[EM] Fine-grained option

LAYTON Craig Craig.LAYTON at add.nsw.gov.au
Sun Aug 5 18:08:32 PDT 2001


you wrote (in part):

>A "binding none of the above" (BNOTA) option, and space to comment is
required for all
>referenda. If BNOTA wins, the most popular comments will be incorporated in
the revote.

The referendum is an interesting and important form of public vote/election
that doesn't often receive much attention.

>If a single winning option is required, the option with 50%+ of the votes
wins; failing
>a 50%+ winner, a revote must be taken including comments; if again no
option wins 50%+
>there is no winner/action-taken.

I guess the main issue is that sometimes you have to have a winner.  In the
case of your referenda model, there are three outcomes from the entire
process; the proposed change is enacted (yes voters win) some other change
is enacted (BNOTA wins) or there is no change (no wins).  As a result, NO
can win with much less than 50% of the vote.  I guess the best solution is
multiple option referenda, although I don't think most constitutions allow

Single option referenda are subject to a basic spoiler problem.  Here's the
requisite example from Australia (again); the rebublic referendum was
largely defeated because of debate among republicans (as in, people who
don't support the constitutional monarchy, not people who voted for Bush
jnr) over whether or not to have the President directly elected.  The model
proposed was for an indirectly elected President, so the direct election
voters voted no, even though they'd quite likely prefer an indirectly
elected President to the current model.  Opinion polls indicate that a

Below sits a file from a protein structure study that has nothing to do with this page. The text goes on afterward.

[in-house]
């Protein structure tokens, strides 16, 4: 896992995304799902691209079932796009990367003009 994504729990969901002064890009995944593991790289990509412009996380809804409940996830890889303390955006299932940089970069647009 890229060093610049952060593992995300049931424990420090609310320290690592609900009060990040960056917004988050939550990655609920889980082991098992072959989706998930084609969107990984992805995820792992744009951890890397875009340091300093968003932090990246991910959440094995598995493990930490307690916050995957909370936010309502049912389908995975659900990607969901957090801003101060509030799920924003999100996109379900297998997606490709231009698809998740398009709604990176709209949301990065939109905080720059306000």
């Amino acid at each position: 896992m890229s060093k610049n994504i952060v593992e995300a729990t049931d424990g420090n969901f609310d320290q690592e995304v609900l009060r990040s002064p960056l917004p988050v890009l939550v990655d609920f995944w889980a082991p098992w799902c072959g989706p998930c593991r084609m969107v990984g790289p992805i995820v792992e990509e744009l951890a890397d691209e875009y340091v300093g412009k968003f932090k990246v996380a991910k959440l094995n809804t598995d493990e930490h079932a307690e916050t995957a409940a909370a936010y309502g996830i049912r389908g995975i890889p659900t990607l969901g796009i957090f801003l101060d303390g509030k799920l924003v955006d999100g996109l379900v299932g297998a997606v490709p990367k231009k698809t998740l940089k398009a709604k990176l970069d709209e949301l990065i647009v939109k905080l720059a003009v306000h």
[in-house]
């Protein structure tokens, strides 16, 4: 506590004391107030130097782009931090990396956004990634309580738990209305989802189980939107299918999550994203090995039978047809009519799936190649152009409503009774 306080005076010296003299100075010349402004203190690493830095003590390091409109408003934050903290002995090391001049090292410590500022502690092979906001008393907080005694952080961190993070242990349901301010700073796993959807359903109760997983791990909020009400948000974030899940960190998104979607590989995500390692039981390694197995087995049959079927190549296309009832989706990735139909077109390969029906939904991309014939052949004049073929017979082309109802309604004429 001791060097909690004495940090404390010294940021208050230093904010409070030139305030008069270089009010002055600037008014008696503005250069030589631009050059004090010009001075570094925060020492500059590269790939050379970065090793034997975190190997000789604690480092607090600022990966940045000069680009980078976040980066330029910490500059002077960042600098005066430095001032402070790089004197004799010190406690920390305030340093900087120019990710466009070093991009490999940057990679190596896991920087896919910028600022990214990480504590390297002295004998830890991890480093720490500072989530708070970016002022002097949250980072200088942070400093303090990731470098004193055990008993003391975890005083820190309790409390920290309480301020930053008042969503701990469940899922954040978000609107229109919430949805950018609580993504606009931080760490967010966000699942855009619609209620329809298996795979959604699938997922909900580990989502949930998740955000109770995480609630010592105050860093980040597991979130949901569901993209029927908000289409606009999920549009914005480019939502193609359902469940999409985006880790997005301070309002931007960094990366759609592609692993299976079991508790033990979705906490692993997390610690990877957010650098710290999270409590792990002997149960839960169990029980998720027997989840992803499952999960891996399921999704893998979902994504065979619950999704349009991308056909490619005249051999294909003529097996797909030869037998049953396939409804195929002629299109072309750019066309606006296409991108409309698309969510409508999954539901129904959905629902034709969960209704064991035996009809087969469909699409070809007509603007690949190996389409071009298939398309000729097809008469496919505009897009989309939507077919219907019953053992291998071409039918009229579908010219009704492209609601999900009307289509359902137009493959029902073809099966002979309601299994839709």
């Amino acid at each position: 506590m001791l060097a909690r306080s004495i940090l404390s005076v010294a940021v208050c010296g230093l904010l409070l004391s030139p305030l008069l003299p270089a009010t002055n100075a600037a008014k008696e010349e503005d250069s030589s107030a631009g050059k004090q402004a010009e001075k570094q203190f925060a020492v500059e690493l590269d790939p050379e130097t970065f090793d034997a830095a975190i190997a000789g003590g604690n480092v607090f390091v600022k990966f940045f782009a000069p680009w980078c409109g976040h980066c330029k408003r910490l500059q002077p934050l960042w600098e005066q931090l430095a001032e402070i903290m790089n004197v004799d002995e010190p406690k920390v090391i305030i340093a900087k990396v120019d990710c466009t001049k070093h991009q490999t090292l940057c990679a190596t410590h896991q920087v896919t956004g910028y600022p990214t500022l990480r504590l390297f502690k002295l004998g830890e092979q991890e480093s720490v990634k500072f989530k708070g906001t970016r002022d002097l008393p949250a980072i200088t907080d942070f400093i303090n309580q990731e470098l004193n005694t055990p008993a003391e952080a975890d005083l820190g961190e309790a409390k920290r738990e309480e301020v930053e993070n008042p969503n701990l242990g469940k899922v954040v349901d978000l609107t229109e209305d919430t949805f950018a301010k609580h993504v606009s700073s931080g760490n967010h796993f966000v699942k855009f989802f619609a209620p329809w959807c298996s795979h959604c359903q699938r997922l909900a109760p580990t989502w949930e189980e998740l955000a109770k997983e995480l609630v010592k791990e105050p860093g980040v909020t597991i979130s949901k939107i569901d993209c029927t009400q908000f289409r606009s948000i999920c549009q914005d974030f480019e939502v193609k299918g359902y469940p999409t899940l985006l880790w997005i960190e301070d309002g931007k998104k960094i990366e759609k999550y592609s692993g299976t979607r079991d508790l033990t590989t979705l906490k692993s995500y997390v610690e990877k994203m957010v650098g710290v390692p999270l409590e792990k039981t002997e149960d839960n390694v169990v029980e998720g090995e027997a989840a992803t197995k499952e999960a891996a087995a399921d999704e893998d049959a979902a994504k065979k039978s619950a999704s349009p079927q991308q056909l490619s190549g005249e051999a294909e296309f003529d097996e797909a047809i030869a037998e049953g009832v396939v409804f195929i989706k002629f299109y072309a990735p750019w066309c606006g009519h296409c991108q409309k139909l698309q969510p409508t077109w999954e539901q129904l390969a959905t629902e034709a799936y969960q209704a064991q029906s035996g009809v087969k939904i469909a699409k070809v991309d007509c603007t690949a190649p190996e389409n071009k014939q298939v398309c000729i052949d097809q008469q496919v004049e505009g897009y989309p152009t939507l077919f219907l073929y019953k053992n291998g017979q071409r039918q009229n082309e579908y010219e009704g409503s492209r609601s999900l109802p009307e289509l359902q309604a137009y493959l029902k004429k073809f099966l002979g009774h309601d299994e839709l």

significant majority of Australians want a republic.

>//Should there be different systems for 1 winner vs. multiple winner

Multiple winner elections should probably use a different system, although
I'm not sure what the benifit is of using a multiple winner vote for
anything other than electing a group of representatives.  Unless, perhaps,
there is a complex interrelationship between the options, and you write
counting rules specifically for that election - this might be the go if some
options are mutually exclusive.  Although, the simple (if somewhat less
accurate) alternative would be to hold a series of votes, or build in a
simple elimination proceedure in a single vote count.

>If they vote for several options, with an X, those options each get an
equal percentage
>of the vote: 1 ÷ number of votes (NOV), e.g.: 4 selections means all 4
options get 0.25
>of a vote.

This system (sometimes called cumulative) is one of the best multi-winner
methods where there are no parties or factions involved.  I think STV
(single tranferrable vote) and Proportional Approval (invented by Forest
Simmons of this list) are better, but they're also a darn sight more
complicated to count.


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